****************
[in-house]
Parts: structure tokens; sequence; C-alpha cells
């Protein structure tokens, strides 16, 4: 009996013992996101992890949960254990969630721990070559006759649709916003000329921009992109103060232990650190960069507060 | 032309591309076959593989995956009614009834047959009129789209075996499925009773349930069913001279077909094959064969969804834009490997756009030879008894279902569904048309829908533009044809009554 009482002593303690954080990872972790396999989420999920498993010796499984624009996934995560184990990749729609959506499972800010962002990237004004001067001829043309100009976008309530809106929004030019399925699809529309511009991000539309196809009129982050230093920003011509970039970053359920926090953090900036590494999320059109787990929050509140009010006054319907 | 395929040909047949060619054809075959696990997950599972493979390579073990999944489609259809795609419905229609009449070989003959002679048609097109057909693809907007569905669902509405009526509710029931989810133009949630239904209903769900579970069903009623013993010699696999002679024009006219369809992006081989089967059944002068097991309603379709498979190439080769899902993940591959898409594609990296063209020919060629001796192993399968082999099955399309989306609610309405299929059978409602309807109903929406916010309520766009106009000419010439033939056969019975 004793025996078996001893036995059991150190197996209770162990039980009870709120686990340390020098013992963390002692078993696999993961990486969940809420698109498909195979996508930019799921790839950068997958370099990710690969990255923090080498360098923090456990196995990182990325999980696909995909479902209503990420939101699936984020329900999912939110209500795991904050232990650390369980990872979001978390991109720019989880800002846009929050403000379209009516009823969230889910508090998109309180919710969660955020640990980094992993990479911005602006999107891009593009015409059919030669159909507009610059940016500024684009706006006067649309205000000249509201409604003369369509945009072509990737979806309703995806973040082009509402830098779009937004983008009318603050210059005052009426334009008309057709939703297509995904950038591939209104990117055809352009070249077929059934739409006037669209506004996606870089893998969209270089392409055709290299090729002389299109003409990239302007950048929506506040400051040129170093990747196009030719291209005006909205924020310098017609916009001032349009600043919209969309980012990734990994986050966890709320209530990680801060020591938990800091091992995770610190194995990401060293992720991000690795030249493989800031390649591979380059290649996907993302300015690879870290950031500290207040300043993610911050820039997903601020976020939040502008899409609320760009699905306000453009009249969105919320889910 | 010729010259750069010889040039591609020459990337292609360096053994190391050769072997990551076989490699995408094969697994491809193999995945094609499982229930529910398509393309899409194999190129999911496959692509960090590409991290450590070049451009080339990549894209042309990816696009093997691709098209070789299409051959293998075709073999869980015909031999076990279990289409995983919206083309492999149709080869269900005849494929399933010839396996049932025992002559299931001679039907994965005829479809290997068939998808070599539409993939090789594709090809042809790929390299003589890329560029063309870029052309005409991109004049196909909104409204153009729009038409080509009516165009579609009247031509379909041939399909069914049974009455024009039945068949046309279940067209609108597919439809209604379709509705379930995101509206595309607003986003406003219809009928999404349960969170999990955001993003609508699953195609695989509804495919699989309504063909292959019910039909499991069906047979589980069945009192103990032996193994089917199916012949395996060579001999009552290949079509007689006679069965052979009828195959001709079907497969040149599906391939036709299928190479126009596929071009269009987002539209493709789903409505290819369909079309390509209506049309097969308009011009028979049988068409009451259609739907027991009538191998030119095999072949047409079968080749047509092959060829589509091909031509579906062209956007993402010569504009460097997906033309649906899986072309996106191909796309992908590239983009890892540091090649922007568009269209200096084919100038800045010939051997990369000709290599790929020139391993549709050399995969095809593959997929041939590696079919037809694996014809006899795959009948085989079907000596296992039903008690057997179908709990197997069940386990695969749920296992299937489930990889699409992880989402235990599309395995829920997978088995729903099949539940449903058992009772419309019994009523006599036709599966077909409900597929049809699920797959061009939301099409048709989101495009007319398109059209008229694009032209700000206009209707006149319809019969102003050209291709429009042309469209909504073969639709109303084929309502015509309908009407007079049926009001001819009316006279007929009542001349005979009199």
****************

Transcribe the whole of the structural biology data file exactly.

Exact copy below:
[in-house]
Parts: structure tokens; sequence; C-alpha cells
């Protein structure tokens, strides 16, 4: 009996013992996101992890949960254990969630721990070559006759649709916003000329921009992109103060232990650190960069507060 | 032309591309076959593989995956009614009834047959009129789209075996499925009773349930069913001279077909094959064969969804834009490997756009030879008894279902569904048309829908533009044809009554 009482002593303690954080990872972790396999989420999920498993010796499984624009996934995560184990990749729609959506499972800010962002990237004004001067001829043309100009976008309530809106929004030019399925699809529309511009991000539309196809009129982050230093920003011509970039970053359920926090953090900036590494999320059109787990929050509140009010006054319907 | 395929040909047949060619054809075959696990997950599972493979390579073990999944489609259809795609419905229609009449070989003959002679048609097109057909693809907007569905669902509405009526509710029931989810133009949630239904209903769900579970069903009623013993010699696999002679024009006219369809992006081989089967059944002068097991309603379709498979190439080769899902993940591959898409594609990296063209020919060629001796192993399968082999099955399309989306609610309405299929059978409602309807109903929406916010309520766009106009000419010439033939056969019975 004793025996078996001893036995059991150190197996209770162990039980009870709120686990340390020098013992963390002692078993696999993961990486969940809420698109498909195979996508930019799921790839950068997958370099990710690969990255923090080498360098923090456990196995990182990325999980696909995909479902209503990420939101699936984020329900999912939110209500795991904050232990650390369980990872979001978390991109720019989880800002846009929050403000379209009516009823969230889910508090998109309180919710969660955020640990980094992993990479911005602006999107891009593009015409059919030669159909507009610059940016500024684009706006006067649309205000000249509201409604003369369509945009072509990737979806309703995806973040082009509402830098779009937004983008009318603050210059005052009426334009008309057709939703297509995904950038591939209104990117055809352009070249077929059934739409006037669209506004996606870089893998969209270089392409055709290299090729002389299109003409990239302007950048929506506040400051040129170093990747196009030719291209005006909205924020310098017609916009001032349009600043919209969309980012990734990994986050966890709320209530990680801060020591938990800091091992995770610190194995990401060293992720991000690795030249493989800031390649591979380059290649996907993302300015690879870290950031500290207040300043993610911050820039997903601020976020939040502008899409609320760009699905306000453009009249969105919320889910 | 010729010259750069010889040039591609020459990337292609360096053994190391050769072997990551076989490699995408094969697994491809193999995945094609499982229930529910398509393309899409194999190129999911496959692509960090590409991290450590070049451009080339990549894209042309990816696009093997691709098209070789299409051959293998075709073999869980015909031999076990279990289409995983919206083309492999149709080869269900005849494929399933010839396996049932025992002559299931001679039907994965005829479809290997068939998808070599539409993939090789594709090809042809790929390299003589890329560029063309870029052309005409991109004049196909909104409204153009729009038409080509009516165009579609009247031509379909041939399909069914049974009455024009039945068949046309279940067209609108597919439809209604379709509705379930995101509206595309607003986003406003219809009928999404349960969170999990955001993003609508699953195609695989509804495919699989309504063909292959019910039909499991069906047979589980069945009192103990032996193994089917199916012949395996060579001999009552290949079509007689006679069965052979009828195959001709079907497969040149599906391939036709299928190479126009596929071009269009987002539209493709789903409505290819369909079309390509209506049309097969308009011009028979049988068409009451259609739907027991009538191998030119095999072949047409079968080749047509092959060829589509091909031509579906062209956007993402010569504009460097997906033309649906899986072309996106191909796309992908590239983009890892540091090649922007568009269209200096084919100038800045010939051997990369000709290599790929020139391993549709050399995969095809593959997929041939590696079919037809694996014809006899795959009948085989079907000596296992039903008690057997179908709990197997069940386990695969749920296992299937489930990889699409992880989402235990599309395995829920997978088995729903099949539940449903058992009772419309019994009523006599036709599966077909409900597929049809699920797959061009939301099409048709989101495009007319398109059209008229694009032209700000206009209707006149319809019969102003050209291709429009042309469209909504073969639709109303084929309502015509309908009407007079049926009001001819009316006279007929009542001349005979009199």